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Authors: John Shannon

Dangerous Games

BOOK: Dangerous Games
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John Shannon

& G


Dangerous Games

Carroll & Graf Publishers

An Imprint of Avalon Publishing Group Inc.

245 West 17th Street

11th Floor

New York, NY 10011

Copyright © 2005 by John Shannon

First Carroll & Graf edition 2005

All rights reserved. No part of this book may be reproduced in whole or in part without written permission from the publisher, except by reviewers who may quote brief excerpts in connection with a review in a newspaper, magazine, or electronic publication; nor may any part of this book be reproduced, stored in a retrieval system, or transmitted in any form or by any means electronic, mechanical, photocopying, recording, or other, without written permission from the publisher.

Library of Congress Cataloging-in-Publication Data is available.

ISBN: 0-7867-1543-X

Printed in the United States of America

Distributed by Publishers Group West

For Diane Stewart

Not to be aware of the natural light of California, nor even of a mountain fire that has been driven ten miles out to sea by the hot wind, and is enveloping the offshore oil platforms in its smoke, to see nothing of all this and obstinately to carry on running by a sort of lymphatic flagellation till sacrificial exhaustion is reached, that is truly a sign from the beyond.


The blood-dimmed tide is loosed, and everywhere the ceremony of innocence is drowned.




“Don't touch me there,” she protested.

“Hey, kid. Did you know that's a song?”

She glared and rolled away from him. Covering her nakedness with the soiled bedspread, she clasped a hand against her breast, which he had reached out idly and touched, apparently just to fiddle. She felt as soiled as the bedspread, bewildered by the lights and activity around her. Not quite sure what she had got into.

“It was by The Tubes.”


“They were a San Francisco punk band. Well, a sort-of art school band really. Before you were born, the seventies.”

“What's going on?”

“On the set? Kelly's trying to fluff Kirk. This is known as waiting for wood, hon. If you're going to stay in the biz, you'd best get used to it. Guys can't always do the deed. Isn't fair is it? All you got to do is make a little noise, but we got to get it up. You want a boyfriend? I could be your boyfriend tonight. You wouldn't have to fake anything.”

“Leave me alone.”

He batted his eyelids a few times, and she had no idea what it was meant to imply. He was in his forties with a strange handlebar moustache and not too bad looking, but she didn't really trust him after he'd lied about what she'd have to do that afternoon. “You better not get yourself too stuck up, princess. It's a long, long road down blowjob lane, and somebody like me can ease the way for you.”

Rod was the AD. It meant the assistant director, he'd told her—that much she remembered. Most of the rest was a blur. Too many people and too much happening in just her third week in the city, and then there was that pill they'd given her. They'd said it was to make her relax, but it just seemed to confuse her.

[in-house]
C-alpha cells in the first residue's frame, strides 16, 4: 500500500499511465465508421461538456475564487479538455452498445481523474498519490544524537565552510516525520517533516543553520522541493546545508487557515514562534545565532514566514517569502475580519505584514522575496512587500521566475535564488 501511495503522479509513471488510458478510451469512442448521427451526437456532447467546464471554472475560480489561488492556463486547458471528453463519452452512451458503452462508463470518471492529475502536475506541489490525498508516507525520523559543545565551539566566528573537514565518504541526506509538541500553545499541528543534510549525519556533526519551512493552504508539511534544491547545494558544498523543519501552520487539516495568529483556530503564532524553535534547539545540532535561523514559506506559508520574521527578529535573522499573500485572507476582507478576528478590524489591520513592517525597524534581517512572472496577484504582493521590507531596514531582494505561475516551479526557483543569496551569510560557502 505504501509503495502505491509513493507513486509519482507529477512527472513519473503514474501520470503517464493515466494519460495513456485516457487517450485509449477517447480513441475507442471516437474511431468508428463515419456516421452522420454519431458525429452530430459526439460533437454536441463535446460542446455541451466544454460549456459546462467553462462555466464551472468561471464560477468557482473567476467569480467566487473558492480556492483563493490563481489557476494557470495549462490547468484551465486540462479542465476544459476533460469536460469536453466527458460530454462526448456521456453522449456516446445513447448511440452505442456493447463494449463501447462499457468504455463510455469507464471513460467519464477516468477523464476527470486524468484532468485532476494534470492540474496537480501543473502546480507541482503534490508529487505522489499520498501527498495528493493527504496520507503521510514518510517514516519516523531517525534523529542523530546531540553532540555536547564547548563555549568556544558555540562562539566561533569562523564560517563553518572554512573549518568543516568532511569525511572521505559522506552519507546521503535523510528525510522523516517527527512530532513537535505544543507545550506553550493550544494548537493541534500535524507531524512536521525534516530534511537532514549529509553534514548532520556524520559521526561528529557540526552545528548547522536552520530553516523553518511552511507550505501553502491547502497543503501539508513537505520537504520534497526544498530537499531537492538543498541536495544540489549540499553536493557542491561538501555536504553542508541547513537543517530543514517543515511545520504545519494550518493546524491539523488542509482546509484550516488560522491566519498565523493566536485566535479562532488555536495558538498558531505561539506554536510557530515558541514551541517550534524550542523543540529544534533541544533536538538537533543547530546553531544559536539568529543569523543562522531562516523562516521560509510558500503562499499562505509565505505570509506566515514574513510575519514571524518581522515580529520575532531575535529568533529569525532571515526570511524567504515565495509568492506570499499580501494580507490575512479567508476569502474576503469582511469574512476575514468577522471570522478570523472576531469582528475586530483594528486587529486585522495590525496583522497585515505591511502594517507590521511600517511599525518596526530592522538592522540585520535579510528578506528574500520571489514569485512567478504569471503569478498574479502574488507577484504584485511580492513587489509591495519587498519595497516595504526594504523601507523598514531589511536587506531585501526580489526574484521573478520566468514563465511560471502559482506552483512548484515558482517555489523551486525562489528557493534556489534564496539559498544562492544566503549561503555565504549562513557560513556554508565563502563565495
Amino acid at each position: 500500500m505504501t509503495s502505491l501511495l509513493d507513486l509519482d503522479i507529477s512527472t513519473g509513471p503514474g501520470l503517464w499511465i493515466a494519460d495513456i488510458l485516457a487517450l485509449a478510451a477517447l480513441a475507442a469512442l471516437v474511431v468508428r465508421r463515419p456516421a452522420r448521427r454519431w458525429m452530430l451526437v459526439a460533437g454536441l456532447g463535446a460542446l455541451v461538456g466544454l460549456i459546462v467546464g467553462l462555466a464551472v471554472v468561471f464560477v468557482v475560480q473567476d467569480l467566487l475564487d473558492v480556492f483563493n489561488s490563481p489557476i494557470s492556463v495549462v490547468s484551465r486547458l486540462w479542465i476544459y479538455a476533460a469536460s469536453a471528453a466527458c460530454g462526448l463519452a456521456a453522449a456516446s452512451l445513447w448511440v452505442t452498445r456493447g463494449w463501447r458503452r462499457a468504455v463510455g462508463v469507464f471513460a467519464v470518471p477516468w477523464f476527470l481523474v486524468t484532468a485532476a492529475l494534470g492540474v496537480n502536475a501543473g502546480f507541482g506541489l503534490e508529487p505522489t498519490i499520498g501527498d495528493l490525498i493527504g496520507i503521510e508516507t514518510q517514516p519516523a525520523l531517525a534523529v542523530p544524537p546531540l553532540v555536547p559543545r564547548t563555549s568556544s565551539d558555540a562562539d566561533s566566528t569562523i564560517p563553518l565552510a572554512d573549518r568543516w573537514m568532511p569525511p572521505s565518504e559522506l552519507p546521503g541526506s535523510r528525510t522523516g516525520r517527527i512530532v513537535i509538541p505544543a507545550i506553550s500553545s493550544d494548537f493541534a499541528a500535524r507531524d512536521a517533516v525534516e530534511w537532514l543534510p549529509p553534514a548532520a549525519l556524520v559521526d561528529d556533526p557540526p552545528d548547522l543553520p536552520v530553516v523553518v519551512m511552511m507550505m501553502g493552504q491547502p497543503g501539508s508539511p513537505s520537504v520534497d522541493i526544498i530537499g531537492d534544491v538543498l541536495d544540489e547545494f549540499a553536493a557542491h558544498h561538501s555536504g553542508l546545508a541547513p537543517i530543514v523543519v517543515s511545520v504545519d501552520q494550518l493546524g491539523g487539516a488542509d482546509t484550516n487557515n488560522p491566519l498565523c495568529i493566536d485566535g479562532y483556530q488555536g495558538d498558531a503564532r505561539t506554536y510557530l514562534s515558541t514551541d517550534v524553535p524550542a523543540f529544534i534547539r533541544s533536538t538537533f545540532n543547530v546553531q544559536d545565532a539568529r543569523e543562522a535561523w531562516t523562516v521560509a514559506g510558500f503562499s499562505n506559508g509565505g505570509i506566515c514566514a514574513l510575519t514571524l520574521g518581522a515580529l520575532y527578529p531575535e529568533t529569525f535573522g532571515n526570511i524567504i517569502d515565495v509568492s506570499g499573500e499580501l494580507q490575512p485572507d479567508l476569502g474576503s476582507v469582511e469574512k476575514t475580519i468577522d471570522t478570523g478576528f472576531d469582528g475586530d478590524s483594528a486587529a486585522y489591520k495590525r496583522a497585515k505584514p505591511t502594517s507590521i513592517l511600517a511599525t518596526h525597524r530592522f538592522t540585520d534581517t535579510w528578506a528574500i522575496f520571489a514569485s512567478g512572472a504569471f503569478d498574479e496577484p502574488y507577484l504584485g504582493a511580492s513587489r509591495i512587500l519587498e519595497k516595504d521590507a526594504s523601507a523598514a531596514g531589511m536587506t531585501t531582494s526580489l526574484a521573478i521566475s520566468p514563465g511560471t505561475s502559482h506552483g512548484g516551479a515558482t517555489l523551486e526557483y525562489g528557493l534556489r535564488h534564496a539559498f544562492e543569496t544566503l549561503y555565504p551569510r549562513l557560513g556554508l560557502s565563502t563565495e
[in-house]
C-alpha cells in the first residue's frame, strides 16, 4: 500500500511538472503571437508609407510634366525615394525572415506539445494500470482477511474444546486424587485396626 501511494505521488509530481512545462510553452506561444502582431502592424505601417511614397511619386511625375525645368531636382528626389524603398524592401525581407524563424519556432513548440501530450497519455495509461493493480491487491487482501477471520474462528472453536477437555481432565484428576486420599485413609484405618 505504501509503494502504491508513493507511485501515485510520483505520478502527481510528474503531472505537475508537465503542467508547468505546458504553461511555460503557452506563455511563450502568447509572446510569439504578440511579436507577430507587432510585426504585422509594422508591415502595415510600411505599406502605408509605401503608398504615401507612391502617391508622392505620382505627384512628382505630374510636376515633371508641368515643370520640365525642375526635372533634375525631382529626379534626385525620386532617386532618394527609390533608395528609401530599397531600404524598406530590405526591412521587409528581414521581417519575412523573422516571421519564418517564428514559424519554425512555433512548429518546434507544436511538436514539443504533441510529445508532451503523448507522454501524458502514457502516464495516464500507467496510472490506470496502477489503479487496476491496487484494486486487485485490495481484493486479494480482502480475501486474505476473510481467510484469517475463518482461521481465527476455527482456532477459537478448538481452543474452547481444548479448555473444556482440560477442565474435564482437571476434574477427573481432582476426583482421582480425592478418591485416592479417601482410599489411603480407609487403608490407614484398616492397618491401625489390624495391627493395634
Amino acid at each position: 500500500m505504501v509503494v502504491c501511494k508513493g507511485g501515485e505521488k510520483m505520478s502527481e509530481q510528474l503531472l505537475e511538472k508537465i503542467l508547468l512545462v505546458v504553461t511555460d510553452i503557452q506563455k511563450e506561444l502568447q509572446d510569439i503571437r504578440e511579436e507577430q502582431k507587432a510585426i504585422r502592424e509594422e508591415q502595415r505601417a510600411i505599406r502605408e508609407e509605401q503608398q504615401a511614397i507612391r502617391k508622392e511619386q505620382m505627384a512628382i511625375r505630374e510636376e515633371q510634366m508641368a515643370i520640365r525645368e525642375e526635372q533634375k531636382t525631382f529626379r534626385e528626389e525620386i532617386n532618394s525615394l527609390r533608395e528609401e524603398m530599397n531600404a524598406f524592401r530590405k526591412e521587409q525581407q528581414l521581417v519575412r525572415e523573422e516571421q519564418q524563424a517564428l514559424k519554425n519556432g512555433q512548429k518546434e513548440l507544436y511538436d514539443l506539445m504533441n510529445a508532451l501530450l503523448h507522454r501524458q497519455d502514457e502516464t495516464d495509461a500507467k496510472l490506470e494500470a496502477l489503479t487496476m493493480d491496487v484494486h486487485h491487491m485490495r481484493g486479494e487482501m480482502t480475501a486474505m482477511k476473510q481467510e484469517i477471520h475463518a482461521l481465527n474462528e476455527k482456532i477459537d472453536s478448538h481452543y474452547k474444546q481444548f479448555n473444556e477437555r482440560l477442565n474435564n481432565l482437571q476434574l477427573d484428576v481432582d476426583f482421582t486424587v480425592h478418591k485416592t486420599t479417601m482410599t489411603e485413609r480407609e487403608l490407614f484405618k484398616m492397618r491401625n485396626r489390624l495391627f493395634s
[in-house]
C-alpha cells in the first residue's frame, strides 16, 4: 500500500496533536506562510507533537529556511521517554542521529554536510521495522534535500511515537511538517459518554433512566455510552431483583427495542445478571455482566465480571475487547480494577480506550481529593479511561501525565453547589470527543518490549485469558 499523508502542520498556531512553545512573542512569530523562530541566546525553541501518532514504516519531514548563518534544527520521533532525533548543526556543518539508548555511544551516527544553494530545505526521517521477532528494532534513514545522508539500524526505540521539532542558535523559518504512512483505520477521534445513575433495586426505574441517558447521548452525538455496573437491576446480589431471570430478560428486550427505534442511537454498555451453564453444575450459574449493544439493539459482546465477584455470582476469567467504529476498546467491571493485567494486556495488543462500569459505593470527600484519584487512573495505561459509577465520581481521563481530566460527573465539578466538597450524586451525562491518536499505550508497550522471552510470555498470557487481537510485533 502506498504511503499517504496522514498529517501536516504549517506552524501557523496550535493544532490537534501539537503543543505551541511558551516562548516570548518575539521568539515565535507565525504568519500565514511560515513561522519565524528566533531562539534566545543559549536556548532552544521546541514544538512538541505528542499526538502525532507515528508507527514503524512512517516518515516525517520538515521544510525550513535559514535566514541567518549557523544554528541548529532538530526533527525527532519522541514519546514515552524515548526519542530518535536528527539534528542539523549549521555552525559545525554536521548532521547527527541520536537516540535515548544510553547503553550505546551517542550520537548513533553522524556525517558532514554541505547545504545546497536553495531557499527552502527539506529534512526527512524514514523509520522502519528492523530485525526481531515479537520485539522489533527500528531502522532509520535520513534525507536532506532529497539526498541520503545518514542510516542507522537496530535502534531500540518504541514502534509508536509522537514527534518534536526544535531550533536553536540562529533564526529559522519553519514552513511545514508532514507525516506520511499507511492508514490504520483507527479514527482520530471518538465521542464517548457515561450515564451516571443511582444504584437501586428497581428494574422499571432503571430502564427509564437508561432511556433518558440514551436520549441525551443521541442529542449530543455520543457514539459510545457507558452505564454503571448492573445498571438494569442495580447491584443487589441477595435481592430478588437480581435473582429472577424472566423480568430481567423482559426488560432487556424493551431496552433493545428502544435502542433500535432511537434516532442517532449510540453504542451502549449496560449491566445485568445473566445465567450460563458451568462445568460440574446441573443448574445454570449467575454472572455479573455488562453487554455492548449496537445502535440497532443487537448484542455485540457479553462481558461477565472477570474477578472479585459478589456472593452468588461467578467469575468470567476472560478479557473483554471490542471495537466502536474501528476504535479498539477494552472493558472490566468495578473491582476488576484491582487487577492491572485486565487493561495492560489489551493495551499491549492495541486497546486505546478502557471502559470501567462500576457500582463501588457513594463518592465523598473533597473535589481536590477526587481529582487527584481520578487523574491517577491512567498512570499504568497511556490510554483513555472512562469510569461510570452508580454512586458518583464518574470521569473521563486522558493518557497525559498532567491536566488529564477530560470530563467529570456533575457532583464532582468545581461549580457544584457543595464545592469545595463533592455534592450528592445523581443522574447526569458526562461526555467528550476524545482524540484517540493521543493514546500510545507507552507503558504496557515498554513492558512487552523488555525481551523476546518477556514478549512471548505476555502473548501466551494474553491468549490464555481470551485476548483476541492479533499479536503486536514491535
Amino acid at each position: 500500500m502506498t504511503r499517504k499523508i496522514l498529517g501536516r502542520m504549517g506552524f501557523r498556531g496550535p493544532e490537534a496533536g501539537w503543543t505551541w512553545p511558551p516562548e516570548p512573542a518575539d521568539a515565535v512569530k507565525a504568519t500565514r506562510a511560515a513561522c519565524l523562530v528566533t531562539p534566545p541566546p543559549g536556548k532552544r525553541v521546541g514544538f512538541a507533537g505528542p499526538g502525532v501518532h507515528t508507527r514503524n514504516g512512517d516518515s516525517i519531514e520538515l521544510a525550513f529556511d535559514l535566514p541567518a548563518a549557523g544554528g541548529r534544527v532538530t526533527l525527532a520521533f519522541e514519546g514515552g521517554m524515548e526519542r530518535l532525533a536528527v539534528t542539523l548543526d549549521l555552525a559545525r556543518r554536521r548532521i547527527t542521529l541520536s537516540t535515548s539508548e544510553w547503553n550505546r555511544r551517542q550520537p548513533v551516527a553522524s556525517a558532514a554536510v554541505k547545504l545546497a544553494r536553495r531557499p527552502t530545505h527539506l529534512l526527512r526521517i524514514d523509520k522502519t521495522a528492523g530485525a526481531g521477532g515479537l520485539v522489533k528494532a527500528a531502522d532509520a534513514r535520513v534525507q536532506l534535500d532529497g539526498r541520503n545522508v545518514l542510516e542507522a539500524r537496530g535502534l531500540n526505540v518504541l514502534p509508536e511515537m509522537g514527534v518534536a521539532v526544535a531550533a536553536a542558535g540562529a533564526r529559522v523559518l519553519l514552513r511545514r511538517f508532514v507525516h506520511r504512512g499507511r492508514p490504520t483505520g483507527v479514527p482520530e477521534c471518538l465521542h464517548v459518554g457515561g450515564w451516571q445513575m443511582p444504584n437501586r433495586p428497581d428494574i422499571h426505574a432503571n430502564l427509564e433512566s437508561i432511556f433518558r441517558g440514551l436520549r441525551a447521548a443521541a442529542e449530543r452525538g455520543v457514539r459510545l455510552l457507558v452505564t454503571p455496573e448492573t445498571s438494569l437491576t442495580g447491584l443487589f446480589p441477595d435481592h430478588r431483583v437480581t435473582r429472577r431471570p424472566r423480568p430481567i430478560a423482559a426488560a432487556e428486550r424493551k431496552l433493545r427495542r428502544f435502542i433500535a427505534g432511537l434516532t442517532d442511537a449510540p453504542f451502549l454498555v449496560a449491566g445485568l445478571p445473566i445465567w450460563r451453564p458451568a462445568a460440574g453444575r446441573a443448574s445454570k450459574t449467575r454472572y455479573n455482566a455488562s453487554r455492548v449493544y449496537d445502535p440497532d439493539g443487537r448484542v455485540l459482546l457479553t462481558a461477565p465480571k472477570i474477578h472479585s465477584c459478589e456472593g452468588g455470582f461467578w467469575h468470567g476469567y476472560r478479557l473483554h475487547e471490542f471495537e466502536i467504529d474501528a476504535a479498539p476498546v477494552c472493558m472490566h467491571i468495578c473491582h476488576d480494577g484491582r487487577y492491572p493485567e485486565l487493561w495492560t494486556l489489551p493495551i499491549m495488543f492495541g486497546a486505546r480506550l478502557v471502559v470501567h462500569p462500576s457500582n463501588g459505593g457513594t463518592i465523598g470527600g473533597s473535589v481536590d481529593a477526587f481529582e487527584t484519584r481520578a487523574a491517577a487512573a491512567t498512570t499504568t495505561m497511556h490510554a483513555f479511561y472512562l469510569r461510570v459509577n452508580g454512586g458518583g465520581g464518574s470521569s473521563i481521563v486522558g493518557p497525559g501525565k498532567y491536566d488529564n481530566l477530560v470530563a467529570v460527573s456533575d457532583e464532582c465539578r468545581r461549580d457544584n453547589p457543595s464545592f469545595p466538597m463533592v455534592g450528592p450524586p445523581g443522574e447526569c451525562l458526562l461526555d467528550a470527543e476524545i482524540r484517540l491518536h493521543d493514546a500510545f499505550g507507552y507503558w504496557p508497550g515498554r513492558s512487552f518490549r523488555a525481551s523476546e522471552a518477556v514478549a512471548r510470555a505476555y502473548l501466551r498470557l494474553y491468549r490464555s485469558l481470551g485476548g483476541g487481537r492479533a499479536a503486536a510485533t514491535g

“Money is time! Money is time! Money is time!” The director stormed across the messy room, a huge man with a full beard and a shaved head with a tiny ratlike pony tail flopping down in back. He wore torn jeans, and his big hands were like ham hocks in her uncle's smoker up in the Owens.

“Ah shit! She's a mess. Make up! Get that lazy cunt in here!”

The director stormed away, and Luisa Wilson tried to lie still and cause no trouble, draw no attention at all. The AD came back with a clipboard and knelt on the mattress.

“You really an Indian, hon? You sure got the hair. And those black black eyes, I'll say that. Valley Talent says your name is Luisa Wilson, and that's fine with me, but I think you're going to want you a fancy screen name. Why don't you look these over while the big dog's hunting down Makeup.

She took the clipboard from him with a remarkably weak hand, almost dropped it. Something wasn't quite right about her muscles. He'd scribbled a number of ridiculous names.


Princess Show-me-mo


Wild Beaver

Wiggling Bottom

She threw the clipboard down and said, “Call me Taboots.”

“What's it mean?”

“None of your business.”

“Sure, hon. You're only a feature player, remember. You still got time to change your mind.”

“Time is money! Time is money! Time is money!” The director hove into sight again like a belligerent comet passing through the heavens, bellowing and gesticulating. Trotting behind was the makeup woman with hair so unnaturally red it gave Luisa Wilson a headache. “We're twenty minutes from golden time, Jess. Step on it!”

“Whoa, sweetie, you do need some work here.” She sat on a corner of the mattress near Luisa and opened the accordionlike makeup box, then extracted several small square bottles and a brush.

“Here comes wood!” somebody cried.

“I don't know why they always say you guys are red. It's more like brown, isn't it?” The redhead held a bottle up for comparison. “Here. Sit up a bit if you can, sweetie.” She had a nice smile, and Luisa tried to be ingratiating.